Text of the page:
Peering into a crystal ball, it’s hard to know what General Motors Corp. would look like today if one of the biggest boardroom disputes to play out in the public’s eye had never happened.
The GM boardroom fight – over a potential alliance with Nissan and Renault three years ago – led GM stakeholder and billionaire Kirk Kerkorian to cash in his chips and sell off his 9.9 percent ownership in the auto giant that same year.
Investor confidence in the financially troubled GM plummeted after Kerkorian’s minion and turnaround specialist Jerome York delivered a blistering critique as he quit GM’s board after only eight months.
Georgia State University’s Mark Chen, associate professor of finance in the J. Mack Robinson College of Business, has hand collected data from public filings from 181 boardroom disputes in 168 public companies in the U.S. over a 10-year period.
“Companies that reported director disputes faced crises more often,” said Chen, who is a co-author of the study along with Anup Agrawal of the University of Alabama.
“They fell into bankruptcy or the stock became delisted. The results showed these companies were acquired more often,” Chen said.
In GM’s case, the automaker lost $1 billion in market value in the stock selling that followed Jerome York’s departure. His resignation letter said he quit because, “I have not found an environment in the board room that is very receptive to probing much beyond the materials provided by management,” according to the Securities and Exchange Commission filing.
And in years to follow, the company never regained its financial footing as the economic woes began mounting and eventually toppled GM, forcing the White House to request an ouster of its chief executive when it requested a government bailout.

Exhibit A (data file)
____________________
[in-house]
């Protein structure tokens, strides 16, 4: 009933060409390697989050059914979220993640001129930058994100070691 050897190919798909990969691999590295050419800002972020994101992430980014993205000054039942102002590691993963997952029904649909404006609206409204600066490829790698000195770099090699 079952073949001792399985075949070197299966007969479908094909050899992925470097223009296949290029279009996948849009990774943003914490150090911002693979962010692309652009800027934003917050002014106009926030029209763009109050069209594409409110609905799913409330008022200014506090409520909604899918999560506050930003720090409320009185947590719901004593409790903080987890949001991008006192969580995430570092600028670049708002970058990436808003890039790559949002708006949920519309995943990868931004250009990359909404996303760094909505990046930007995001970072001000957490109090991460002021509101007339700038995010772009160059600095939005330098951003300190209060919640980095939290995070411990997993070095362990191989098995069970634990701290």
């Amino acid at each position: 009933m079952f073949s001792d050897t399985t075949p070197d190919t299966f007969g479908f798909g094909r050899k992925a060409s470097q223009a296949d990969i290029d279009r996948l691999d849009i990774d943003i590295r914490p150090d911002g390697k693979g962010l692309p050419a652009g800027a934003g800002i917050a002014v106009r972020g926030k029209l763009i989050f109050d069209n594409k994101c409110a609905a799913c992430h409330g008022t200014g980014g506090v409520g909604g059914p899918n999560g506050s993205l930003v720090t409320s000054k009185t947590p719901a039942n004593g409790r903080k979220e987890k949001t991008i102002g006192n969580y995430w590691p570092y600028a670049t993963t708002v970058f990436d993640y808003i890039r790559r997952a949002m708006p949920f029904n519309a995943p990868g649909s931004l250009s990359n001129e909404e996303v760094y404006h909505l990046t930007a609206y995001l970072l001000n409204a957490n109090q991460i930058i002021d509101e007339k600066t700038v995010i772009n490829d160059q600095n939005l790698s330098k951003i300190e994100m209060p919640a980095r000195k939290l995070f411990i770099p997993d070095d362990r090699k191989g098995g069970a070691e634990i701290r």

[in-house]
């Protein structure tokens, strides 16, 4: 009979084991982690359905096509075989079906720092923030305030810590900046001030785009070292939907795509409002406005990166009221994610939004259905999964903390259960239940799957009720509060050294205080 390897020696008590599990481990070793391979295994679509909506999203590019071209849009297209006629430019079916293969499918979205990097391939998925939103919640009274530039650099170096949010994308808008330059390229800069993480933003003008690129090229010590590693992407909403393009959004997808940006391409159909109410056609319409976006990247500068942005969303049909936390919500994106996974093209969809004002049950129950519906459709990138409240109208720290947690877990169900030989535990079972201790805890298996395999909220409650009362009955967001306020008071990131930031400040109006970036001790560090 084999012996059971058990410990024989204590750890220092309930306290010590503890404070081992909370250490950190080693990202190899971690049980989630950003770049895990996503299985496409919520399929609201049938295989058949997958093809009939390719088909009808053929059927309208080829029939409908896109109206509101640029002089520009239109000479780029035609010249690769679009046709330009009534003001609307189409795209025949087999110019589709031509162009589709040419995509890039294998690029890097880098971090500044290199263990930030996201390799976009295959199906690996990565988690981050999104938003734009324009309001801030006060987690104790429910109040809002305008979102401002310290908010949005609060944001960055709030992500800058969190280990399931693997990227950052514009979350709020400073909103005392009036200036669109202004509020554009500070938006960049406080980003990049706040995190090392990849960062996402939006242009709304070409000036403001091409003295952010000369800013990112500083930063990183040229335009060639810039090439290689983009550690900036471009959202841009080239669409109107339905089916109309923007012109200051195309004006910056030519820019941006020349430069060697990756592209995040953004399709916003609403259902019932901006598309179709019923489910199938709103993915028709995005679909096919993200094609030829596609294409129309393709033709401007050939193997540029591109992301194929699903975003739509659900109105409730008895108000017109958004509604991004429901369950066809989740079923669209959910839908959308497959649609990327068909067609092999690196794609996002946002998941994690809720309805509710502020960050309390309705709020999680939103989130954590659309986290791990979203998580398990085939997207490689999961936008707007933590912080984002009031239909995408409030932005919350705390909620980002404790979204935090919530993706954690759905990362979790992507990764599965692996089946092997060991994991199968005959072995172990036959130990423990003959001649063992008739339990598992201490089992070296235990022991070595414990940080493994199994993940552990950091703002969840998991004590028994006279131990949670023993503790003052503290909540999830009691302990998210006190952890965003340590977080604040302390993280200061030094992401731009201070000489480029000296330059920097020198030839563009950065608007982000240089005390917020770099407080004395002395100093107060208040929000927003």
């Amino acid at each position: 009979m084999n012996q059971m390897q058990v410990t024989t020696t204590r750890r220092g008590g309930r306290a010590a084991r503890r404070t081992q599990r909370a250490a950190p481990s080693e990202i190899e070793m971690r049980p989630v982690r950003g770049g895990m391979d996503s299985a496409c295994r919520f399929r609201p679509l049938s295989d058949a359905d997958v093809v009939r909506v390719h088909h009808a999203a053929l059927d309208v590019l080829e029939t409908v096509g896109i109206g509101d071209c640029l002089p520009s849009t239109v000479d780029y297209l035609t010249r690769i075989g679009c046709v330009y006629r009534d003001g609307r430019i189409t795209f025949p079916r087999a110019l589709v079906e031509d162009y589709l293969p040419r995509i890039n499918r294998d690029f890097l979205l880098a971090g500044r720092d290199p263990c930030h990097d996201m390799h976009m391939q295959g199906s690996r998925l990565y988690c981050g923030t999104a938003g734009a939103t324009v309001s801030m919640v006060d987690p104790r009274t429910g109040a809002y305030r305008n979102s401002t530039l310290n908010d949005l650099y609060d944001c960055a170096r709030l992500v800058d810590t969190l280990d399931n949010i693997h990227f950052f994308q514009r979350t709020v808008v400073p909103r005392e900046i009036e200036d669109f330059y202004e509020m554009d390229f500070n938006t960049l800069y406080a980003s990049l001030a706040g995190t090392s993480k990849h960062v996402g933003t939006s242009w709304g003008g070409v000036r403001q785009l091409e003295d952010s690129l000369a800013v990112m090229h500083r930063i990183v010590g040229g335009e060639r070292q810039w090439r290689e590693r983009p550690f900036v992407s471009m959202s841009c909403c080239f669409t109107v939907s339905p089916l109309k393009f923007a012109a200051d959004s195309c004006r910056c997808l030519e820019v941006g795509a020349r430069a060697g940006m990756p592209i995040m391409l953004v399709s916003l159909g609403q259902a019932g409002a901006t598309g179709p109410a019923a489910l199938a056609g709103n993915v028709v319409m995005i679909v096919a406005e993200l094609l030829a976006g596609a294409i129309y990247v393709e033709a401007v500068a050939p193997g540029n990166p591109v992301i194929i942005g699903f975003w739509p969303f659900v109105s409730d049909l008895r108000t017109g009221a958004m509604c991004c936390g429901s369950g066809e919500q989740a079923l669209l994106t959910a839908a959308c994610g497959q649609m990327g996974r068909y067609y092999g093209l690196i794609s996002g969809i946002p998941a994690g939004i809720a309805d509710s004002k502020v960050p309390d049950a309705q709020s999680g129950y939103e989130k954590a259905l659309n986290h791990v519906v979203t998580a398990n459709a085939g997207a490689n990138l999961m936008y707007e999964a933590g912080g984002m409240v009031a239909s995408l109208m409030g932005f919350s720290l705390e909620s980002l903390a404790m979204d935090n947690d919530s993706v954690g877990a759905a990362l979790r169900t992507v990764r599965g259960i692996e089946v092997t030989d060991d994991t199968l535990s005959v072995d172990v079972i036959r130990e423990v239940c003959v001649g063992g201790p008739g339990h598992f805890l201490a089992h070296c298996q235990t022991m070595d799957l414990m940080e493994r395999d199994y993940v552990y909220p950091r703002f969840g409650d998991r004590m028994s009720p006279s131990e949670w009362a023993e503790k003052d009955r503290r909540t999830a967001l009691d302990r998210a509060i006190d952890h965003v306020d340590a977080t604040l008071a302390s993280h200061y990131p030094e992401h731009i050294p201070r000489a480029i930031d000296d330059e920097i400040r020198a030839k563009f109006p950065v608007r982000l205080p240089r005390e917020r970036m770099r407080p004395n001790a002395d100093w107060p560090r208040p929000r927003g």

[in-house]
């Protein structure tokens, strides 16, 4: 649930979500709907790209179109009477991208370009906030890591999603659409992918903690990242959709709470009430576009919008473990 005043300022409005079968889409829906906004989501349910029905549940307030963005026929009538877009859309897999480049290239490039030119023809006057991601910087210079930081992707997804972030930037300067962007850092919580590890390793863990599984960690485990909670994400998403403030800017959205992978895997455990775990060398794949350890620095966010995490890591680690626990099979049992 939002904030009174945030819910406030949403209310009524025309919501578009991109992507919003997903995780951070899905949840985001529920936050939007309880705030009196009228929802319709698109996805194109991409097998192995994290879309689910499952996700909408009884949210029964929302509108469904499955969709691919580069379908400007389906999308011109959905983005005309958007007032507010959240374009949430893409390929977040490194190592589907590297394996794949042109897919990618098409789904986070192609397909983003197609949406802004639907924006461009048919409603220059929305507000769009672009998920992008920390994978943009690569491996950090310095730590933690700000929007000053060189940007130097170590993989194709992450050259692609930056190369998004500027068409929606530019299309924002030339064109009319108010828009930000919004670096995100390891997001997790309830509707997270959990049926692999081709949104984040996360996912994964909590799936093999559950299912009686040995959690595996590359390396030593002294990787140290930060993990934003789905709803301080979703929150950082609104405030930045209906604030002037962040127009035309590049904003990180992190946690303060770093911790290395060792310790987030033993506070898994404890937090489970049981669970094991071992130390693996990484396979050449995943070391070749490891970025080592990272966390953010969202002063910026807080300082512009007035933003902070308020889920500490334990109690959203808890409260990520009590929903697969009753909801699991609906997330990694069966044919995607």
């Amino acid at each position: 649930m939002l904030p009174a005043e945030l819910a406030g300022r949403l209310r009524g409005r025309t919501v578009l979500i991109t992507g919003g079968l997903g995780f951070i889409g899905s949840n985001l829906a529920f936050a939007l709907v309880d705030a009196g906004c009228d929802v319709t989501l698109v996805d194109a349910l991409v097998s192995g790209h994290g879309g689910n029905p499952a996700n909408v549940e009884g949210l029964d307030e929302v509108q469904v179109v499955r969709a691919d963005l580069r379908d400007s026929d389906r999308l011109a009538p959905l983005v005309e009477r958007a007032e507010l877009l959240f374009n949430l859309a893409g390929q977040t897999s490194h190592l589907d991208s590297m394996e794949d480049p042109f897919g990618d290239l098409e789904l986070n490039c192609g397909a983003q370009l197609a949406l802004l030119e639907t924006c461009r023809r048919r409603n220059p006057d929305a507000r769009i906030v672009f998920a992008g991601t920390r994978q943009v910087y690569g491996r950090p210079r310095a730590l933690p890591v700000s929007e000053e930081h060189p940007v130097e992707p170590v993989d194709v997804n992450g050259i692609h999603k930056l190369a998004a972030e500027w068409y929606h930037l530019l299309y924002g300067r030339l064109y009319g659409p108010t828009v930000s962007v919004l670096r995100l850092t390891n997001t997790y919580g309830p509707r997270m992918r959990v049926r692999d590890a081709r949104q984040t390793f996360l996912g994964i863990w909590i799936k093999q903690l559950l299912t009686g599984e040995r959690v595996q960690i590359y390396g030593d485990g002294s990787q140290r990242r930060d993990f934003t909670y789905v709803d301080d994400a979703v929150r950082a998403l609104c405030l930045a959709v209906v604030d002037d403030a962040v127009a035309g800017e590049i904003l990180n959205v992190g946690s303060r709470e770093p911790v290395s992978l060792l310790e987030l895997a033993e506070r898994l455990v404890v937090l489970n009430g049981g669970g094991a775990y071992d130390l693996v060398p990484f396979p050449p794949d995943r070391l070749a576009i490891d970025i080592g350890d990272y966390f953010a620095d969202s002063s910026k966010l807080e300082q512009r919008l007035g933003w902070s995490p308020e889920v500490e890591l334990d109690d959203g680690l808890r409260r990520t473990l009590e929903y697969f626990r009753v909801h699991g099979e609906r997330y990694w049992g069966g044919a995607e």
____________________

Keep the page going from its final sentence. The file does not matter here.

By the time GM emerged from bankruptcy protection, the new company – largely government owned – had shed 20,000 U.S. jobs, 2,400 dealerships, 14 plants and three brand names.
Chen looked at disputes resulting in one or more director departures and he investigated how those boardroom brawls have ultimately affected big Fortune 500 corporations.
Besides GM – which was the worst case scenario – he looked at boardroom fights at Wal-Mart, Cigna Corp., Compass Bancshares, Janus Capital Group, Smith & Wesson Holding Corp., and others.
The report showed that board disputes were related to substantial rifts between the views of the directors and management regarding board functioning, agency problems, firm strategy or specific corporate control or financing transactions.
“Conflicts in the boardroom appear to be the result of power struggles between management and the directors,” Chen said. “Directors with shorter tenures and directors who are entrepreneurs, venture capitalists, or investment bankers are more likely to be involved in a dispute. But directors who are top executives of other companies are less likely to be engaged in a dispute, as are outsiders with greater stock ownership in the firm.”
Of the 181 disputes, the report found that 13 of them were second occurrences that happened after a company experienced an earlier director resignation due to a dispute. In 18 occurrences, two directors departed, according to the data.
Additionally, in the days surrounding disclosures of disagreements in the board room, the affected company’s stock declined slightly more than 6 percentage points, net of total market return.
“The occurrence of these disputes is not completely random,” Chen said. “They’re related to measurable aspects of corporate governance, including CEO power, board and ownership structure.”
He added, “it is usually hard to see in the black box – or crystal ball – but this study exploits a Securities and Exchange Commission rule that requires corporate disclosure of internal disputes.”